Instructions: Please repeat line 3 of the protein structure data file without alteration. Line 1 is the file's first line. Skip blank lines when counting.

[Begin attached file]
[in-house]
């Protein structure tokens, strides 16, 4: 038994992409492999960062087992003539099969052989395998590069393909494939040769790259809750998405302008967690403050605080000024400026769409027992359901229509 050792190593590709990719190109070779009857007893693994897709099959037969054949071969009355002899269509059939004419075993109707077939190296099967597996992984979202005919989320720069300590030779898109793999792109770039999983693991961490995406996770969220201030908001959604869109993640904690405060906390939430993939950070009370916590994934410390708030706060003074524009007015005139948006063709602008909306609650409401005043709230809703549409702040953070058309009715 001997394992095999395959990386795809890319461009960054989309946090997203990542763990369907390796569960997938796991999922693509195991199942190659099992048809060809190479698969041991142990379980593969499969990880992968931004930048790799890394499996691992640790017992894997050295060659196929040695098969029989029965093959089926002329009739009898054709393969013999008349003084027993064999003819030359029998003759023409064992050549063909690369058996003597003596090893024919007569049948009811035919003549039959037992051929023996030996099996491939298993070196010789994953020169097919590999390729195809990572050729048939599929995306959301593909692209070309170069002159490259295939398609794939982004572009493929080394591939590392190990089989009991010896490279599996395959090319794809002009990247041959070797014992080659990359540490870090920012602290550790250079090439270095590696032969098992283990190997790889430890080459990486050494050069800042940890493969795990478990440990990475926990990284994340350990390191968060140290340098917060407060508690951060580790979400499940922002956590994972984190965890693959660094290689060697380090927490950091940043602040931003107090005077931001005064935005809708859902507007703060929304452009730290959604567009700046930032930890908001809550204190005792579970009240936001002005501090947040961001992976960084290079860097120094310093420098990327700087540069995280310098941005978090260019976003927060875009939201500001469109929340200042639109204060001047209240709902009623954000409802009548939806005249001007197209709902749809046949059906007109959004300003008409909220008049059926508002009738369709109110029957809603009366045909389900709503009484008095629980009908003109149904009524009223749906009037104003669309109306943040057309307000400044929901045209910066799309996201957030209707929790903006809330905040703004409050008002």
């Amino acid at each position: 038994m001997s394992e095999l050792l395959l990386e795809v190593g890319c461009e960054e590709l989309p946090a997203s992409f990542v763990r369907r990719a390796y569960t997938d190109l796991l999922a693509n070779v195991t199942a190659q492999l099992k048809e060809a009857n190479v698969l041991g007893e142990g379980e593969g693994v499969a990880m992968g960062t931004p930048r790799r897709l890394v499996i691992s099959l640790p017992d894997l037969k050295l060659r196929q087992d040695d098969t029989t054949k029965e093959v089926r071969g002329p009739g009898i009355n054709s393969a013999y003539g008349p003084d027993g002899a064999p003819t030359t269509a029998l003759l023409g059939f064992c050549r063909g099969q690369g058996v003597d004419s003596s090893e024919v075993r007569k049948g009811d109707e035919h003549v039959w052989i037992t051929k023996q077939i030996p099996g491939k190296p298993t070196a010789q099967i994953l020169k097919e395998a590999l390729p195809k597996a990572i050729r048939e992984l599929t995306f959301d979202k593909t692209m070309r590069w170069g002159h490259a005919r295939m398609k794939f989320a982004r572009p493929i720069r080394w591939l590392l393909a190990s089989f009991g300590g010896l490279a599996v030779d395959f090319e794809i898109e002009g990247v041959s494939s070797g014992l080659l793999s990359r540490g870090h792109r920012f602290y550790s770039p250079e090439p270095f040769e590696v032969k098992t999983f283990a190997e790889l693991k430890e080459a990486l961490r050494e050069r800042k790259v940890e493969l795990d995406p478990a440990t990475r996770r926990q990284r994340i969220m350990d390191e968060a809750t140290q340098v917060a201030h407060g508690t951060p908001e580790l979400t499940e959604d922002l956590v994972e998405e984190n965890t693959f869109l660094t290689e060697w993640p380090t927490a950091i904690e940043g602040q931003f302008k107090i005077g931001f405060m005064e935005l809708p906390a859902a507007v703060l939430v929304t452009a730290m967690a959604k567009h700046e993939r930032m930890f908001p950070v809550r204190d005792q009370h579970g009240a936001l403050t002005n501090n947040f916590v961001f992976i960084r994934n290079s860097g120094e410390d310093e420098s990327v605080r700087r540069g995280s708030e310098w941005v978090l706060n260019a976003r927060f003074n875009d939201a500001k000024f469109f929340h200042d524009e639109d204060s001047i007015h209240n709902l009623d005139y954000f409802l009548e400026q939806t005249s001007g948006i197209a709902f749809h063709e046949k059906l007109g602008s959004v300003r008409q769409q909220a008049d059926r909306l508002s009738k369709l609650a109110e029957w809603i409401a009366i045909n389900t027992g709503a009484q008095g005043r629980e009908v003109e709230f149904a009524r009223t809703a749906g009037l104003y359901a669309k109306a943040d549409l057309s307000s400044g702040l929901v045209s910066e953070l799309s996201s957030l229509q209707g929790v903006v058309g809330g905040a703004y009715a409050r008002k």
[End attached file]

């Amino acid at each position: 038994m001997s394992e095999l050792l395959l990386e795809v190593g890319c461009e960054e590709l989309p946090a997203s992409f990542v763990r369907r990719a390796y569960t997938d190109l796991l999922a693509n070779v195991t199942a190659q492999l099992k048809e060809a009857n190479v698969l041991g007893e142990g379980e593969g693994v499969a990880m992968g960062t931004p930048r790799r897709l890394v499996i691992s099959l640790p017992d894997l037969k050295l060659r196929q087992d040695d098969t029989t054949k029965e093959v089926r071969g002329p009739g009898i009355n054709s393969a013999y003539g008349p003084d027993g002899a064999p003819t030359t269509a029998l003759l023409g059939f064992c050549r063909g099969q690369g058996v003597d004419s003596s090893e024919v075993r007569k049948g009811d109707e035919h003549v039959w052989i037992t051929k023996q077939i030996p099996g491939k190296p298993t070196a010789q099967i994953l020169k097919e395998a590999l390729p195809k597996a990572i050729r048939e992984l599929t995306f959301d979202k593909t692209m070309r590069w170069g002159h490259a005919r295939m398609k794939f989320a982004r572009p493929i720069r080394w591939l590392l393909a190990s089989f009991g300590g010896l490279a599996v030779d395959f090319e794809i898109e002009g990247v041959s494939s070797g014992l080659l793999s990359r540490g870090h792109r920012f602290y550790s770039p250079e090439p270095f040769e590696v032969k098992t999983f283990a190997e790889l693991k430890e080459a990486l961490r050494e050069r800042k790259v940890e493969l795990d995406p478990a440990t990475r996770r926990q990284r994340i969220m350990d390191e968060a809750t140290q340098v917060a201030h407060g508690t951060p908001e580790l979400t499940e959604d922002l956590v994972e998405e984190n965890t693959f869109l660094t290689e060697w993640p380090t927490a950091i904690e940043g602040q931003f302008k107090i005077g931001f405060m005064e935005l809708p906390a859902a507007v703060l939430v929304t452009a730290m967690a959604k567009h700046e993939r930032m930890f908001p950070v809550r204190d005792q009370h579970g009240a936001l403050t002005n501090n947040f916590v961001f992976i960084r994934n290079s860097g120094e410390d310093e420098s990327v605080r700087r540069g995280s708030e310098w941005v978090l706060n260019a976003r927060f003074n875009d939201a500001k000024f469109f929340h200042d524009e639109d204060s001047i007015h209240n709902l009623d005139y954000f409802l009548e400026q939806t005249s001007g948006i197209a709902f749809h063709e046949k059906l007109g602008s959004v300003r008409q769409q909220a008049d059926r909306l508002s009738k369709l609650a109110e029957w809603i409401a009366i045909n389900t027992g709503a009484q008095g005043r629980e009908v003109e709230f149904a009524r009223t809703a749906g009037l104003y359901a669309k109306a943040d549409l057309s307000s400044g702040l929901v045209s910066e953070l799309s996201s957030l229509q209707g929790v903006v058309g809330g905040a703004y009715a409050r008002k």